This year, Tennessee Pride organizers must meet a new deadline. The case against the restrictive drag law is expected to be decided by a judge just as Pride festivals are starting.
We travel to Tennessee, one of a handful of states that this year passed legislation to restrict drag performances. The law in Tennessee is currently being litigated, and a decision is anticipated soon. However, it comes at an awkward time for state festival organizers who are preparing events for Pride Month, which begins tomorrow. Marianna Bacallao of WPLN has more.
By phone, Marianna Bacallo: Phyllis Feathers, a drag queen, tells an unusual fairy tale to the audience on a dim stage.
(Short clip OF Filed RECORDING)
PHYLLIS Plumes: In the land of Tennessee, an evil spell known as Senate Bill No was cast. 3.
BACALLAO: Despite the fact that drag is not mentioned anywhere in Senate Bill 3, the law has been referred to as a drag ban. In its current form, it refers to drag performers as male or female impersonators and prohibits “adult cabaret.” The restriction on drag was scheduled to take effect on April 1 in Tennessee. That was going to make it hard for Phyllis Feathers to perform. She’s an individual from Companions of George’s, an LGBTQ theater charity that performs for all ages and the offended parties for the situation against the state’s enemy of drag regulation. She wouldn’t have been able to perform like the one in this video if the law hadn’t been temporarily blocked by a judge.
(Audio clip from an archived recording) FEATHERS: It doesn’t matter that Shakespeare created the entire mess. It’s horrible to see a man or woman in a beautiful dress or a woman in pants.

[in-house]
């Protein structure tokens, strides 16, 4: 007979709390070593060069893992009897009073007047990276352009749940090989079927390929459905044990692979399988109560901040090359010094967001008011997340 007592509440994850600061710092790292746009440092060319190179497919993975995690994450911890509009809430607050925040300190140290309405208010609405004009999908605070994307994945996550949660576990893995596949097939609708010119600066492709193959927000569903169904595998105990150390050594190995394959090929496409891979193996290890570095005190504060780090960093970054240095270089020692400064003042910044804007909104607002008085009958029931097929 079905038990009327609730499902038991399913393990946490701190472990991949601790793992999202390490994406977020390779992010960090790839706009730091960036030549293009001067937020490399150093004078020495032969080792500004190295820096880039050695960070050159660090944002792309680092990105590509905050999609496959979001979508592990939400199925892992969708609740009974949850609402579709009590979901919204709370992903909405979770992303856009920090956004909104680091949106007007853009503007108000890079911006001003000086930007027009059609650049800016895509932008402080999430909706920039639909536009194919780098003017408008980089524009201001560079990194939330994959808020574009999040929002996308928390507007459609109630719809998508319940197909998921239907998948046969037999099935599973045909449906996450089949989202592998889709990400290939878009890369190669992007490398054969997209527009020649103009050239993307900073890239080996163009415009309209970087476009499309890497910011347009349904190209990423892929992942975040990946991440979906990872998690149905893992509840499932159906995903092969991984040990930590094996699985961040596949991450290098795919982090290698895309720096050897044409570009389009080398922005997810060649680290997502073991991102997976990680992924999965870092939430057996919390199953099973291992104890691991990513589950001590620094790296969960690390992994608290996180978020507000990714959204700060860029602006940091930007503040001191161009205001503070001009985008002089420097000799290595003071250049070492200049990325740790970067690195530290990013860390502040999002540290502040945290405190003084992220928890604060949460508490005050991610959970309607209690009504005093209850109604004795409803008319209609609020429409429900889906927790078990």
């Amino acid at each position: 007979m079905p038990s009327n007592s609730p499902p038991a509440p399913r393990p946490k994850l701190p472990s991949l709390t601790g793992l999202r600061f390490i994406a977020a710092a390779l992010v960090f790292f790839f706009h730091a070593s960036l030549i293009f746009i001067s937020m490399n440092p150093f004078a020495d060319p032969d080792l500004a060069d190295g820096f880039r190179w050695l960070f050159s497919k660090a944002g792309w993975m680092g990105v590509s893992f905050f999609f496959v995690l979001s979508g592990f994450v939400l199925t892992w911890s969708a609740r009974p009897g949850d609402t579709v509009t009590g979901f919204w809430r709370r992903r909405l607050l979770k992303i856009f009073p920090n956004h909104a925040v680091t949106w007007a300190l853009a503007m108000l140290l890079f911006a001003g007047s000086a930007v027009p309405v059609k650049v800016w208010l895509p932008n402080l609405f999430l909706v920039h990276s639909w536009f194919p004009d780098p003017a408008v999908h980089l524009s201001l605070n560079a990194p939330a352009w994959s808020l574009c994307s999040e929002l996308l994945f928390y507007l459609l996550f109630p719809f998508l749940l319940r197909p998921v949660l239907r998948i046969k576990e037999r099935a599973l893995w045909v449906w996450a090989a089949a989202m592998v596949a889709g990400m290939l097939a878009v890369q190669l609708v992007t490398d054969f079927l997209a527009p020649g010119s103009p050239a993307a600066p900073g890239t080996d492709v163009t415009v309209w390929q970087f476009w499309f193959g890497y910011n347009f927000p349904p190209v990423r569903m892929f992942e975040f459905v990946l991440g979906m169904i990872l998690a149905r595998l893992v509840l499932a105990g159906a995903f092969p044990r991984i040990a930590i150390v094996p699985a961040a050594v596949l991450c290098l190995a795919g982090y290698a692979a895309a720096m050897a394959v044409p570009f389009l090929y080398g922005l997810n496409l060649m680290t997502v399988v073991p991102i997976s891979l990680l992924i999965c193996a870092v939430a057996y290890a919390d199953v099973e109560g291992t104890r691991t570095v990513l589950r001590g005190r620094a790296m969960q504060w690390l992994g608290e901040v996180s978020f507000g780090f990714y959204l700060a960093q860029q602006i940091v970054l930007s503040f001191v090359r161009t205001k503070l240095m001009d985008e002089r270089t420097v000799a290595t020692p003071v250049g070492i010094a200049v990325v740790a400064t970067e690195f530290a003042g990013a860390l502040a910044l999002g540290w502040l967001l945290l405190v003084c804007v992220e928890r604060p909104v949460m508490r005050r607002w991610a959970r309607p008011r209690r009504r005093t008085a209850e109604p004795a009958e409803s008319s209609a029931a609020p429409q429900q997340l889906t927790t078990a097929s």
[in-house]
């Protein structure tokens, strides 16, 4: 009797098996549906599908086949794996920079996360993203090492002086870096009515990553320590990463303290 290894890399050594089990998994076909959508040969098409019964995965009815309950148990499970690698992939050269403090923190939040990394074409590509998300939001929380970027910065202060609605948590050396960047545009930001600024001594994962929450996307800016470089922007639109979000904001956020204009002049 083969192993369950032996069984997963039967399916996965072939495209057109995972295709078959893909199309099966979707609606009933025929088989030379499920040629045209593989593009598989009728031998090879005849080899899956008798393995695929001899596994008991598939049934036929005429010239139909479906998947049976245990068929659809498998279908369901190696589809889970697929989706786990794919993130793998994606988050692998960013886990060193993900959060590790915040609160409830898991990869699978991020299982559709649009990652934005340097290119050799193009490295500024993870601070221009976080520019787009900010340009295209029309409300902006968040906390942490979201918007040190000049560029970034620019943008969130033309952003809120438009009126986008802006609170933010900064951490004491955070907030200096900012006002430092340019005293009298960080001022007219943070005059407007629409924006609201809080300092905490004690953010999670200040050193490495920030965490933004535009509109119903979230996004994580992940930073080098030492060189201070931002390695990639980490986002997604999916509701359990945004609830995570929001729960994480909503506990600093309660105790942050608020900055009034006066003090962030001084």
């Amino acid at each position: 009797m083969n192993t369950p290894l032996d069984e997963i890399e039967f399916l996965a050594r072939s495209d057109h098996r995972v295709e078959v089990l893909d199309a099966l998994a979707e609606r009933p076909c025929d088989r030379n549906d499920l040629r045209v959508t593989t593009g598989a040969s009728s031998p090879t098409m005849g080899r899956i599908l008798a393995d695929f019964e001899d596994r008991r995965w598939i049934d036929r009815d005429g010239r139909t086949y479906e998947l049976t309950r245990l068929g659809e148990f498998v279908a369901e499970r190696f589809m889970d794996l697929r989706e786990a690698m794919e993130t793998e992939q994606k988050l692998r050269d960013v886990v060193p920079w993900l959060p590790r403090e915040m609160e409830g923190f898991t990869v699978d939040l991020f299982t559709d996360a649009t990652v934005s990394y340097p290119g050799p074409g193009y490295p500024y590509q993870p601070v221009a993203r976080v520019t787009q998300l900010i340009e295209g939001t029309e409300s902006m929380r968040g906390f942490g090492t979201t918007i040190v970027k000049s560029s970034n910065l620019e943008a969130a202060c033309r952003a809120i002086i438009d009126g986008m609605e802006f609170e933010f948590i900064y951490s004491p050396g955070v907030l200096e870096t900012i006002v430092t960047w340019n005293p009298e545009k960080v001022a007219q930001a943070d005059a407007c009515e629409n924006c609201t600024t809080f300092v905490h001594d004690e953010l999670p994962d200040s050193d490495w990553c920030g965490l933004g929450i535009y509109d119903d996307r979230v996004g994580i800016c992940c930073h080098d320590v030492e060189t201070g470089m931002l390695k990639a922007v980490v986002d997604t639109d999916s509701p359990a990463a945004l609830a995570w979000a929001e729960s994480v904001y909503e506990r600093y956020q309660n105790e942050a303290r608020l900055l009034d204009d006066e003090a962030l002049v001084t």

BACALLAO: However, the judge is anticipated to issue a final ruling in the case at the beginning of June. Pride organizations all over Tennessee are now in a precarious position as a result. Nashville Pride president Mac Huffington has been a member of the organization for much longer than she would like to admit publicly. Additionally, this is the first pride in which she was required to plan without a celebration pillar.
Mac Humphrey: We simply needed to ensure that we were going to be presenting a legal, you know, festival because the law was written in such a hazy manner.
BACALLAO: Melissa Stewart asserts that the law’s ambiguity is exactly what makes it so dangerous. Friends of George’s is using her civil rights firm to challenge the law. She claims that individual police officers are responsible for enforcement. But even in the event that the case is dismissed… MELISSA STEWART: The mischief is as of now finished. You put anyone in Shelby County jail in full drag, and I can’t promise that they will survive.
BACALLAO: Stewart asserts that law enforcement has a poor history of dealing with the LGBTQ community.
STEWART: Queer rights’ history is one of surveillance, raids, and arrests, and this law aims to regress that movement 60 years.
BACALLAO: In the state’s queer communities leading up to Pride, the fear is palpable. Outside of the LGBTQ events in Nashville, metal detectors have been installed. Micah Winter, a cross-dresser with Companions of George’s, says they needed to increment security before their Drag Rocks occasion.
WINTER MICHAH: A legitimate new fear has emerged, and it has nothing to do with litigation. It concerns bodily harm.
BACALLAO: Winter will still perform at Memphis Pride this year, despite the danger.
RODLEY, VANESSA: I am aware that we are all afraid, and that we are all afraid to be outside. However, in order to be present, we need to be visible.
BACALLAO: That is Memphis Pride President Vanessa Rodley. She claims that finding sponsors and drag performers has been challenging.
RODLEY: Also, without the assets, you – how might you give the security or the place of refuge you want to, isn’t that so? As a result, it has become a significant obstacle this year and a struggle where we have never struggled.
BACALLAO: The drag queens will fight until the end. Here’s Phyllis Quills again on the stage at Companions of George’s.
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FEATHERS: It irritates me. Do you know how frantic it makes me? It absolutely irritates me.